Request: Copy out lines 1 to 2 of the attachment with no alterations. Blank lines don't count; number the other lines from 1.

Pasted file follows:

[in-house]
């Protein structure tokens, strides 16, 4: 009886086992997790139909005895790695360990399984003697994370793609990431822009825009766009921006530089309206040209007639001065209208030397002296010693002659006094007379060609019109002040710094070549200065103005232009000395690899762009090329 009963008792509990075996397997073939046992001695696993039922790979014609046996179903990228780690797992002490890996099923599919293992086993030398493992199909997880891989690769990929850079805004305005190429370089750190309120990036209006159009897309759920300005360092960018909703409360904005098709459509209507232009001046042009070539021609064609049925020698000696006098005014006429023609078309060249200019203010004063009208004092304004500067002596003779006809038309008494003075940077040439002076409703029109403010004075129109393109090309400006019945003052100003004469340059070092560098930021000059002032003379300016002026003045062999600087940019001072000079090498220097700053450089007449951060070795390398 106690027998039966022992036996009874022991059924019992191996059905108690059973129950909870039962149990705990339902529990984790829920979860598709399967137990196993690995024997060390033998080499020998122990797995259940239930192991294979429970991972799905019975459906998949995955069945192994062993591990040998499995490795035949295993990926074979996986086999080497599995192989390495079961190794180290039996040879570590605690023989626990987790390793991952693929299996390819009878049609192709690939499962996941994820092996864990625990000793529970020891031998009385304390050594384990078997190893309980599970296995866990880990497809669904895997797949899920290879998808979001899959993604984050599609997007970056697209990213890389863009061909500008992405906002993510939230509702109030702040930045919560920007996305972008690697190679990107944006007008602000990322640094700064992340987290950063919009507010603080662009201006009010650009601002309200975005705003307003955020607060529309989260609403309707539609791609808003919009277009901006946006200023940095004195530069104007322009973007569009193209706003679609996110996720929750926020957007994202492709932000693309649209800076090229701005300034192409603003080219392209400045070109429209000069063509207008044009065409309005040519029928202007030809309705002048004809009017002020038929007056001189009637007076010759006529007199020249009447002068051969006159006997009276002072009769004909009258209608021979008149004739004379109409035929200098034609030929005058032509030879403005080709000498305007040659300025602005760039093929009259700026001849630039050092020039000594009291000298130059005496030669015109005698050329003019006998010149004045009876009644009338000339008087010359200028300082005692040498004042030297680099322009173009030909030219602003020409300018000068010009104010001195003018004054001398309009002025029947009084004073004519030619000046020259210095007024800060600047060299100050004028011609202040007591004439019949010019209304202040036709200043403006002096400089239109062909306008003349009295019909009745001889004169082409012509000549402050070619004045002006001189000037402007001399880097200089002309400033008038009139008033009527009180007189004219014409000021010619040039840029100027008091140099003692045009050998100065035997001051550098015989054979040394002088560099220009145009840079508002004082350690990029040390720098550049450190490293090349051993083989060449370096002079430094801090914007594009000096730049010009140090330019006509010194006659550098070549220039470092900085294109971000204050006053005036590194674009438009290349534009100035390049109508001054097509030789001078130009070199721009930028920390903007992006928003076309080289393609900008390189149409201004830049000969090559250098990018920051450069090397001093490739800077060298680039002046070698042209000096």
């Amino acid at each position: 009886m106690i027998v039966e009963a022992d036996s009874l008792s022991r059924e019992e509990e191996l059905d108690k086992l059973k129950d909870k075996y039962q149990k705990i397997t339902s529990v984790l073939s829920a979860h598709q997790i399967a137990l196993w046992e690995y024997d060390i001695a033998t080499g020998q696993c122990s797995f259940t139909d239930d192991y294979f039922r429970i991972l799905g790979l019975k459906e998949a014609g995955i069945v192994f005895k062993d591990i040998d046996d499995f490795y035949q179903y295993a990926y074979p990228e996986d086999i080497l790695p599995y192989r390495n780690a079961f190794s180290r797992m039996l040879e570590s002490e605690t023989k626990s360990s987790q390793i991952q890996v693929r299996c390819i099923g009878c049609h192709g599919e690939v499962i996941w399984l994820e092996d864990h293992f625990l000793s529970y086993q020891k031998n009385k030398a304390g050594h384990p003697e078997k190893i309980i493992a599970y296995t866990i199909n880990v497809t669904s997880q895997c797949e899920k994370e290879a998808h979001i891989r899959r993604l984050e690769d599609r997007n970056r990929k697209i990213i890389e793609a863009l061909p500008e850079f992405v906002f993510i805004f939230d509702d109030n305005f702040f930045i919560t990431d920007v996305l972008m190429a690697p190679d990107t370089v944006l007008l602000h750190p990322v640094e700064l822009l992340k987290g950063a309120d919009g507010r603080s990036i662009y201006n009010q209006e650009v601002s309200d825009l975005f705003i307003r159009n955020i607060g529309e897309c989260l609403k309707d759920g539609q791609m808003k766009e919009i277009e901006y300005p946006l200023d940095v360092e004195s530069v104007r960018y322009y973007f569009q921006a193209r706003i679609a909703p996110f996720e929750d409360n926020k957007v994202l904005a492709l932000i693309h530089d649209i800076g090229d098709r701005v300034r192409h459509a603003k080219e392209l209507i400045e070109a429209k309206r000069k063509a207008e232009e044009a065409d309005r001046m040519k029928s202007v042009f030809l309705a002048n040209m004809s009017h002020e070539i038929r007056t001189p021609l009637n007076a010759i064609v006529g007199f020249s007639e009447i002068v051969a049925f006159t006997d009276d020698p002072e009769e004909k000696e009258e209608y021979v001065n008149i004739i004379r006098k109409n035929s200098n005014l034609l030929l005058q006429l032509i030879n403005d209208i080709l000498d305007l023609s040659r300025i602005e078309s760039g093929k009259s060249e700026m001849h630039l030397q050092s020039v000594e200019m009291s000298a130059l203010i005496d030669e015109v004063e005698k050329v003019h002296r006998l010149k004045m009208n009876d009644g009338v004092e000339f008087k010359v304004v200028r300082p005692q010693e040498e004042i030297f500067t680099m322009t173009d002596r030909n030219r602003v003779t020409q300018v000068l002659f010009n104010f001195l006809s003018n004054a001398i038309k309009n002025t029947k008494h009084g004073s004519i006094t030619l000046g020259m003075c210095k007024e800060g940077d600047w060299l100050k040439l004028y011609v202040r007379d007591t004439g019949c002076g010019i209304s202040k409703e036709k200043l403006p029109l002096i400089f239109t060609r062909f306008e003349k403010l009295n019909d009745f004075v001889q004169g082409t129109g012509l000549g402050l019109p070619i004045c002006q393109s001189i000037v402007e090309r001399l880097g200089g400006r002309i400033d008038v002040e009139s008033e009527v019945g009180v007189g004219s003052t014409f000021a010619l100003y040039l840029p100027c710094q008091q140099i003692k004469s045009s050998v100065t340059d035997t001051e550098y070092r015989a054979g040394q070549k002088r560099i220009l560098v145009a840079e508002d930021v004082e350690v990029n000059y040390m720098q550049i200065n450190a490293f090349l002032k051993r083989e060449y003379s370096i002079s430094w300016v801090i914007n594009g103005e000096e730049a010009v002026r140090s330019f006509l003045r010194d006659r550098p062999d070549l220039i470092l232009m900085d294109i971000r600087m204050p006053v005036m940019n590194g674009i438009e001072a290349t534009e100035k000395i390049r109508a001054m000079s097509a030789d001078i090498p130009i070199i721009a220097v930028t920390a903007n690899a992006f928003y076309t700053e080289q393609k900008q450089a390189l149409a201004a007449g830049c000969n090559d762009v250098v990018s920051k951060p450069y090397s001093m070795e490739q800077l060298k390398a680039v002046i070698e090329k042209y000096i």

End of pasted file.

[in-house]
């Protein structure tokens, strides 16, 4: 009886086992997790139909005895790695360990399984003697994370793609990431822009825009766009921006530089309206040209007639001065209208030397002296010693002659006094007379060609019109002040710094070549200065103005232009000395690899762009090329 009963008792509990075996397997073939046992001695696993039922790979014609046996179903990228780690797992002490890996099923599919293992086993030398493992199909997880891989690769990929850079805004305005190429370089750190309120990036209006159009897309759920300005360092960018909703409360904005098709459509209507232009001046042009070539021609064609049925020698000696006098005014006429023609078309060249200019203010004063009208004092304004500067002596003779006809038309008494003075940077040439002076409703029109403010004075129109393109090309400006019945003052100003004469340059070092560098930021000059002032003379300016002026003045062999600087940019001072000079090498220097700053450089007449951060070795390398 106690027998039966022992036996009874022991059924019992191996059905108690059973129950909870039962149990705990339902529990984790829920979860598709399967137990196993690995024997060390033998080499020998122990797995259940239930192991294979429970991972799905019975459906998949995955069945192994062993591990040998499995490795035949295993990926074979996986086999080497599995192989390495079961190794180290039996040879570590605690023989626990987790390793991952693929299996390819009878049609192709690939499962996941994820092996864990625990000793529970020891031998009385304390050594384990078997190893309980599970296995866990880990497809669904895997797949899920290879998808979001899959993604984050599609997007970056697209990213890389863009061909500008992405906002993510939230509702109030702040930045919560920007996305972008690697190679990107944006007008602000990322640094700064992340987290950063919009507010603080662009201006009010650009601002309200975005705003307003955020607060529309989260609403309707539609791609808003919009277009901006946006200023940095004195530069104007322009973007569009193209706003679609996110996720929750926020957007994202492709932000693309649209800076090229701005300034192409603003080219392209400045070109429209000069063509207008044009065409309005040519029928202007030809309705002048004809009017002020038929007056001189009637007076010759006529007199020249009447002068051969006159006997009276002072009769004909009258209608021979008149004739004379109409035929200098034609030929005058032509030879403005080709000498305007040659300025602005760039093929009259700026001849630039050092020039000594009291000298130059005496030669015109005698050329003019006998010149004045009876009644009338000339008087010359200028300082005692040498004042030297680099322009173009030909030219602003020409300018000068010009104010001195003018004054001398309009002025029947009084004073004519030619000046020259210095007024800060600047060299100050004028011609202040007591004439019949010019209304202040036709200043403006002096400089239109062909306008003349009295019909009745001889004169082409012509000549402050070619004045002006001189000037402007001399880097200089002309400033008038009139008033009527009180007189004219014409000021010619040039840029100027008091140099003692045009050998100065035997001051550098015989054979040394002088560099220009145009840079508002004082350690990029040390720098550049450190490293090349051993083989060449370096002079430094801090914007594009000096730049010009140090330019006509010194006659550098070549220039470092900085294109971000204050006053005036590194674009438009290349534009100035390049109508001054097509030789001078130009070199721009930028920390903007992006928003076309080289393609900008390189149409201004830049000969090559250098990018920051450069090397001093490739800077060298680039002046070698042209000096």